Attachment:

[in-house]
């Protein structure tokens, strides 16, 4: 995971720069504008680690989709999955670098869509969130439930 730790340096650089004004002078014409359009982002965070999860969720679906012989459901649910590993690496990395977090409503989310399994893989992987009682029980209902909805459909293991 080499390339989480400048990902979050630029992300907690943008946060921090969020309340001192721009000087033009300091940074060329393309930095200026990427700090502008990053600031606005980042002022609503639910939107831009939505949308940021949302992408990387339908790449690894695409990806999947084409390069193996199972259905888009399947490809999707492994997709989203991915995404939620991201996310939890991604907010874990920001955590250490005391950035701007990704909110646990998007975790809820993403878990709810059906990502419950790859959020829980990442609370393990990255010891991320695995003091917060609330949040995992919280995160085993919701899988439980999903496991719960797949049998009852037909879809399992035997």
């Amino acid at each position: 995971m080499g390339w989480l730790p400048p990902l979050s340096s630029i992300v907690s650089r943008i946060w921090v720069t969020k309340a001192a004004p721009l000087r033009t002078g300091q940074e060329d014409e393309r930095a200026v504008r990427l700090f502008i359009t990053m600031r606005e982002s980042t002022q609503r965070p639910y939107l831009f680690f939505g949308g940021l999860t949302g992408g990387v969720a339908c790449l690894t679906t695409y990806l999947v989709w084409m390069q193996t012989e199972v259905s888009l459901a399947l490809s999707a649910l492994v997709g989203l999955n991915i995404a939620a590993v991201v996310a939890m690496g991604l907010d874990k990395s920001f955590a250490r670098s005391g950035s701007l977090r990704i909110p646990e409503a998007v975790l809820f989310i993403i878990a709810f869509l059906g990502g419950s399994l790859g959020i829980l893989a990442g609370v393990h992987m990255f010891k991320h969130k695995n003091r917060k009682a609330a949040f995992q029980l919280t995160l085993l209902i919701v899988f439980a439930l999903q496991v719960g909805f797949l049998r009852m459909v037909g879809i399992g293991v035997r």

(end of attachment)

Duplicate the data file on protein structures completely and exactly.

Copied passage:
[in-house]
């Protein structure tokens, strides 16, 4: 995971720069504008680690989709999955670098869509969130439930 730790340096650089004004002078014409359009982002965070999860969720679906012989459901649910590993690496990395977090409503989310399994893989992987009682029980209902909805459909293991 080499390339989480400048990902979050630029992300907690943008946060921090969020309340001192721009000087033009300091940074060329393309930095200026990427700090502008990053600031606005980042002022609503639910939107831009939505949308940021949302992408990387339908790449690894695409990806999947084409390069193996199972259905888009399947490809999707492994997709989203991915995404939620991201996310939890991604907010874990920001955590250490005391950035701007990704909110646990998007975790809820993403878990709810059906990502419950790859959020829980990442609370393990990255010891991320695995003091917060609330949040995992919280995160085993919701899988439980999903496991719960797949049998009852037909879809399992035997």
């Amino acid at each position: 995971m080499g390339w989480l730790p400048p990902l979050s340096s630029i992300v907690s650089r943008i946060w921090v720069t969020k309340a001192a004004p721009l000087r033009t002078g300091q940074e060329d014409e393309r930095a200026v504008r990427l700090f502008i359009t990053m600031r606005e982002s980042t002022q609503r965070p639910y939107l831009f680690f939505g949308g940021l999860t949302g992408g990387v969720a339908c790449l690894t679906t695409y990806l999947v989709w084409m390069q193996t012989e199972v259905s888009l459901a399947l490809s999707a649910l492994v997709g989203l999955n991915i995404a939620a590993v991201v996310a939890m690496g991604l907010d874990k990395s920001f955590a250490r670098s005391g950035s701007l977090r990704i909110p646990e409503a998007v975790l809820f989310i993403i878990a709810f869509l059906g990502g419950s399994l790859g959020i829980l893989a990442g609370v393990h992987m990255f010891k991320h969130k695995n003091r917060k009682a609330a949040f995992q029980l919280t995160l085993l209902i919701v899988f439980a439930l999903q496991v719960g909805f797949l049998r009852m459909v037909g879809i399992g293991v035997r």